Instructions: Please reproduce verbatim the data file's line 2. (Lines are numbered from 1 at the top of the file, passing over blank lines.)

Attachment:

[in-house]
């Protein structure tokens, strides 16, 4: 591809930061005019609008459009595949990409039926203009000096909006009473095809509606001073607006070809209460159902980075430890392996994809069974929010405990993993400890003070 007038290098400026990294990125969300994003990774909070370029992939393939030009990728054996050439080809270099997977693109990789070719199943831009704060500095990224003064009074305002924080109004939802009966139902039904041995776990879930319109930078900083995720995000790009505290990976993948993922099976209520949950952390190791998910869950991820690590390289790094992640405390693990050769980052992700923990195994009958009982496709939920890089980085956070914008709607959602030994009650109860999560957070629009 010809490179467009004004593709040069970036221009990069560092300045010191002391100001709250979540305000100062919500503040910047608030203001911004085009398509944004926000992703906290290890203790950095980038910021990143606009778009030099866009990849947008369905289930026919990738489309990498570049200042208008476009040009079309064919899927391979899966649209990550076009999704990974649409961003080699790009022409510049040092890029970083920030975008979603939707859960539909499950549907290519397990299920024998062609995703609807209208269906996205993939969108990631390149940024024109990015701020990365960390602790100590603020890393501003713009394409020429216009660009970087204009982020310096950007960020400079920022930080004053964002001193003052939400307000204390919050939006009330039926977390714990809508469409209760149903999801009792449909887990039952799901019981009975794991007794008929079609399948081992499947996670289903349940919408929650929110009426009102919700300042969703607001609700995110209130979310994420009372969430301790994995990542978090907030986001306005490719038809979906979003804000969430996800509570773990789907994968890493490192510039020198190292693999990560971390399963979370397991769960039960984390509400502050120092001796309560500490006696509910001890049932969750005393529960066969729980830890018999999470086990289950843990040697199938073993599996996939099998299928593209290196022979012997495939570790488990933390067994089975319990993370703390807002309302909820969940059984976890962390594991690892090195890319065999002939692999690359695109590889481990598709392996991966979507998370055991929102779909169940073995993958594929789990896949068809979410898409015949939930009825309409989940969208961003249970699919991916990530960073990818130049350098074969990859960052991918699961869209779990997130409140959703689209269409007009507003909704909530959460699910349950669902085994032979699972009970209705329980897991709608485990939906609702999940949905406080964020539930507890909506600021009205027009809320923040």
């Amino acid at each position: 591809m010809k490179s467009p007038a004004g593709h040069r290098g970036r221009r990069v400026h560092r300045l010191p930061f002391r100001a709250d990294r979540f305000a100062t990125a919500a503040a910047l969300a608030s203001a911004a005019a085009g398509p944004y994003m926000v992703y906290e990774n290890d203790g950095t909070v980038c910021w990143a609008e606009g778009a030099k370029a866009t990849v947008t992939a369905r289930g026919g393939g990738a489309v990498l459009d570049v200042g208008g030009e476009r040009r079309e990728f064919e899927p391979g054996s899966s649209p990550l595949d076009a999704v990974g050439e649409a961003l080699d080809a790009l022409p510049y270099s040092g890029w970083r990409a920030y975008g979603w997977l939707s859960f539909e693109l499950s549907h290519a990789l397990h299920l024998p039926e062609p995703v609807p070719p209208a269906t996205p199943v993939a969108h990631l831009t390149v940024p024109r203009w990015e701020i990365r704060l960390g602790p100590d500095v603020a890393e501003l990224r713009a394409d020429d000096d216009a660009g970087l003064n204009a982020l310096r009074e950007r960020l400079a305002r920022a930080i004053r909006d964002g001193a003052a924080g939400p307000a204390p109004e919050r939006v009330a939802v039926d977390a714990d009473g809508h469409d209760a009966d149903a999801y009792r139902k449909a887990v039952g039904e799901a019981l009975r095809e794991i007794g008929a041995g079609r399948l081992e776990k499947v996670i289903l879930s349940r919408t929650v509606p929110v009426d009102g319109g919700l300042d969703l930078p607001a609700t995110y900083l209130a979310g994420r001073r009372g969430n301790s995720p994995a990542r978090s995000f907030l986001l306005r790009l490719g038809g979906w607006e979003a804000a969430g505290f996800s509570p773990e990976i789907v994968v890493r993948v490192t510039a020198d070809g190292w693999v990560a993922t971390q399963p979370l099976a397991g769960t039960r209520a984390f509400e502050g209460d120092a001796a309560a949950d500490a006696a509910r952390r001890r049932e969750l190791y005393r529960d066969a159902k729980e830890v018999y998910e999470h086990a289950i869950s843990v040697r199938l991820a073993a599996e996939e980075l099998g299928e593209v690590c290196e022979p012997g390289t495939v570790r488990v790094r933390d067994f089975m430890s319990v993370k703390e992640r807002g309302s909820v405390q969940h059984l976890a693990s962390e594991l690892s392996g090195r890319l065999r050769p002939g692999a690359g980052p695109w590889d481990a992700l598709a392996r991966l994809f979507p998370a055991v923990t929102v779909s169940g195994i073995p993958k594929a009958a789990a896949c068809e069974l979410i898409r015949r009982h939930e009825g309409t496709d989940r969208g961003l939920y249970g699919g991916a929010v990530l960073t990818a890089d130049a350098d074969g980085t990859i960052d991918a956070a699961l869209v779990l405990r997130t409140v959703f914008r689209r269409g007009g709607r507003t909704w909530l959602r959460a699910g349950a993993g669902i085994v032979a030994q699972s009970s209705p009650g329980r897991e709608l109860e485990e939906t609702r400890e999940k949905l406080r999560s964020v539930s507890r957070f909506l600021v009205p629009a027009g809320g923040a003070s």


């Protein structure tokens, strides 16, 4: 591809930061005019609008459009595949990409039926203009000096909006009473095809509606001073607006070809209460159902980075430890392996994809069974929010405990993993400890003070 007038290098400026990294990125969300994003990774909070370029992939393939030009990728054996050439080809270099997977693109990789070719199943831009704060500095990224003064009074305002924080109004939802009966139902039904041995776990879930319109930078900083995720995000790009505290990976993948993922099976209520949950952390190791998910869950991820690590390289790094992640405390693990050769980052992700923990195994009958009982496709939920890089980085956070914008709607959602030994009650109860999560957070629009 010809490179467009004004593709040069970036221009990069560092300045010191002391100001709250979540305000100062919500503040910047608030203001911004085009398509944004926000992703906290290890203790950095980038910021990143606009778009030099866009990849947008369905289930026919990738489309990498570049200042208008476009040009079309064919899927391979899966649209990550076009999704990974649409961003080699790009022409510049040092890029970083920030975008979603939707859960539909499950549907290519397990299920024998062609995703609807209208269906996205993939969108990631390149940024024109990015701020990365960390602790100590603020890393501003713009394409020429216009660009970087204009982020310096950007960020400079920022930080004053964002001193003052939400307000204390919050939006009330039926977390714990809508469409209760149903999801009792449909887990039952799901019981009975794991007794008929079609399948081992499947996670289903349940919408929650929110009426009102919700300042969703607001609700995110209130979310994420009372969430301790994995990542978090907030986001306005490719038809979906979003804000969430996800509570773990789907994968890493490192510039020198190292693999990560971390399963979370397991769960039960984390509400502050120092001796309560500490006696509910001890049932969750005393529960066969729980830890018999999470086990289950843990040697199938073993599996996939099998299928593209290196022979012997495939570790488990933390067994089975319990993370703390807002309302909820969940059984976890962390594991690892090195890319065999002939692999690359695109590889481990598709392996991966979507998370055991929102779909169940073995993958594929789990896949068809979410898409015949939930009825309409989940969208961003249970699919991916990530960073990818130049350098074969990859960052991918699961869209779990997130409140959703689209269409007009507003909704909530959460699910349950669902085994032979699972009970209705329980897991709608485990939906609702999940949905406080964020539930507890909506600021009205027009809320923040």